-- This is a legit thing, right? I'm not just using the extra miles as an excuse to eat more food. I mean, I would think that more calories out means more fuel needed coming in. Logic and all.

-- Do you have tricks for eating enough during the day? My standard two yogurt cups w/ granola in the morning (10am) and lunch (1-2pm) and small afternoon snack just don't seem to be getting it done and leave me hungry for my 5:30-6pm commute home (19 miles). Protein powder during the day? Should I just start bring in a big thing of pasta? Any other ideas?

Thanks.

Sounds like you're healthy to me. I have a similar commute (17-18 miles with fun climbing), but I eat horribly. By horribly I mean if I go to Whole Foods, I somehow leave with pizza or stromboli or a sandwich each time despite that great salad bar. By my wife's estimation, I could have lost much more weight than I have cycling if I would remotely approach a sane diet. Yet that's what I consider the beauty of the tradeoff.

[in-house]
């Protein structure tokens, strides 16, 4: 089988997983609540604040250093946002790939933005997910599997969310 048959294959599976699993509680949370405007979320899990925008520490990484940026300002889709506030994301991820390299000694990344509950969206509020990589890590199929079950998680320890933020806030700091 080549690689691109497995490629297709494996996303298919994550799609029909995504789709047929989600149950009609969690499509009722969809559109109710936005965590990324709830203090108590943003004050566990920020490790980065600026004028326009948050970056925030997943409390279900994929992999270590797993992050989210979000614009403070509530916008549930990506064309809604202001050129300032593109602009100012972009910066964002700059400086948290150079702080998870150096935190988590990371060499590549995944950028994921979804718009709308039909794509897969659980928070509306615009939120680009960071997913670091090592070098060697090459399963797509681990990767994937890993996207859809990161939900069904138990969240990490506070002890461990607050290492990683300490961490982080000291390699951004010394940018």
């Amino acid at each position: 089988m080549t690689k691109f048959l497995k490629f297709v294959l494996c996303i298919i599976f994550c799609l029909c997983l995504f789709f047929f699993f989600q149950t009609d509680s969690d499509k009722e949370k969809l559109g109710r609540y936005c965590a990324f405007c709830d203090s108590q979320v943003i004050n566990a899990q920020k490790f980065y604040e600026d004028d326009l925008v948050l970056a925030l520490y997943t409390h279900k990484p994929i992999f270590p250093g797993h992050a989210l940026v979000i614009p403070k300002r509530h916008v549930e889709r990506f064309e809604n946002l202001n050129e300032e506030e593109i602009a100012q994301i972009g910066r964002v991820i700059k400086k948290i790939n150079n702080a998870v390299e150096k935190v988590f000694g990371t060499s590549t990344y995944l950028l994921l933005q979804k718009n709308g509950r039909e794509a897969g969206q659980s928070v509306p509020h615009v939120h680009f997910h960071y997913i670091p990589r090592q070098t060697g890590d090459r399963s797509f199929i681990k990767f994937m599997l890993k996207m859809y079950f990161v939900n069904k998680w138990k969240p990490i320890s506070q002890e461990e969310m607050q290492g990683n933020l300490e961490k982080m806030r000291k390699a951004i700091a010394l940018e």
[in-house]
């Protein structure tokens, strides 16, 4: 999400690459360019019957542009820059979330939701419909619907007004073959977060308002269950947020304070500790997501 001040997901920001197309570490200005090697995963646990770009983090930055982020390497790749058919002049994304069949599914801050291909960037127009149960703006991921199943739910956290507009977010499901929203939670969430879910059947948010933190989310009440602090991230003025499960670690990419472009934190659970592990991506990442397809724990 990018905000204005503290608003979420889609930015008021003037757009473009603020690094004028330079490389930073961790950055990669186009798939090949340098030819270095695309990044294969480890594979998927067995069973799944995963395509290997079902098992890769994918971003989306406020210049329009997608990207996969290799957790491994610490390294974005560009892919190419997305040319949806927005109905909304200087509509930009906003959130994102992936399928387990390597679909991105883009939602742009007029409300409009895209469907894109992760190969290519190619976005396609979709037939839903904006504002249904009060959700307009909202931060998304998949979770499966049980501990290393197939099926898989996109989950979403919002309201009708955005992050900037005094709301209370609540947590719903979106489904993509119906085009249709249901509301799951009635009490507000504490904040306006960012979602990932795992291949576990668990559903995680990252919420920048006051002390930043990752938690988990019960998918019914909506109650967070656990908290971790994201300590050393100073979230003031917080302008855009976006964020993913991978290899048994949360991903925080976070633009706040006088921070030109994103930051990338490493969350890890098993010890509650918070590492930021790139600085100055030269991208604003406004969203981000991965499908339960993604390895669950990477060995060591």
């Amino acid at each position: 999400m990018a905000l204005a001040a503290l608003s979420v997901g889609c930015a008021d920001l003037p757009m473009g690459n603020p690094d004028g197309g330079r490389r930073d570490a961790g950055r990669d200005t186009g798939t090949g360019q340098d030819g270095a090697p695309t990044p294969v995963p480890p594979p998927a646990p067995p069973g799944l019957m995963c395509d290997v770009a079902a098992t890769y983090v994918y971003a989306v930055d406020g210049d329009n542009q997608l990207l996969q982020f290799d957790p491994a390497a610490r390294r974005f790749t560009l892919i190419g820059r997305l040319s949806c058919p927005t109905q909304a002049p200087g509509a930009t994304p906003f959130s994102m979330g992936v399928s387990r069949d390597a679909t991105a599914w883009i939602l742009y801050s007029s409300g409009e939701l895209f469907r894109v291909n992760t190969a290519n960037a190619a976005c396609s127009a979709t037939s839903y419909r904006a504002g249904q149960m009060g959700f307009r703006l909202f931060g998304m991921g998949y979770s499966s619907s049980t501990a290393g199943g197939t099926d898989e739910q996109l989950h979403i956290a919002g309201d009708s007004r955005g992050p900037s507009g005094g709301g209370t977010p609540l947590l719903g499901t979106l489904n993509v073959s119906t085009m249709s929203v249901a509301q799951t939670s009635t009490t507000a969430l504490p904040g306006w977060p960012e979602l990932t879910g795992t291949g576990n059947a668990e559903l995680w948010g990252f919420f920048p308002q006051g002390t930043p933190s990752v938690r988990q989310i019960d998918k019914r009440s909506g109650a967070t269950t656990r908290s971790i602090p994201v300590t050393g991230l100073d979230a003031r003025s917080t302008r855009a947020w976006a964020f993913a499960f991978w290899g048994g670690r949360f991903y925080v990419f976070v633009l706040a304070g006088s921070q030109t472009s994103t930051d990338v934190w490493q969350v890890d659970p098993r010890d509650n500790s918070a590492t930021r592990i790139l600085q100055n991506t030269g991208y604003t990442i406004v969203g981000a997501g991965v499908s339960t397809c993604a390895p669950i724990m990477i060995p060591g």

Subby
05-20-2014, 11:38 AM
-- Do you have tricks for eating enough during the day? My standard two yogurt cups w/ granola in the morning (10am) and lunch (1-2pm) and small afternoon snack just don't seem to be getting it done and leave me hungry for my 5:30-6pm commute home (19 miles). Protein powder during the day? Should I just start bring in a big thing of pasta? Any other ideas?

Thanks.
That sounds like a decent amount of sugar. I would try to replace as much sugar as I could with good fats and protein. Almond butter and celery, whole natural almonds, hardboiled eggs, etc..

consularrider
05-20-2014, 11:43 AM
I think you need to follow the Hobbit meal plan (http://askmiddlearth.tumblr.com/post/41765286488/the-seven-daily-hobbit-meals).

sethpo
05-20-2014, 11:56 AM
That sounds like a decent amount of sugar. I would try to replace as much sugar as I could with good fats and protein. Almond butter and celery, whole natural almonds, hardboiled eggs, etc..

Yeah, I left out all the junk food I end up eating in the evenings. Cookies. Ice cream. Candy. Lots of crap basically.

I know I need to cut that out but I'm always so damn hungry in the evenings (plus I like my junk food and am not trying to lose weight ATM). I guess I just need to suck it up and think more about what I pack and/or go out and eat for lunch. More + healthier.

Subby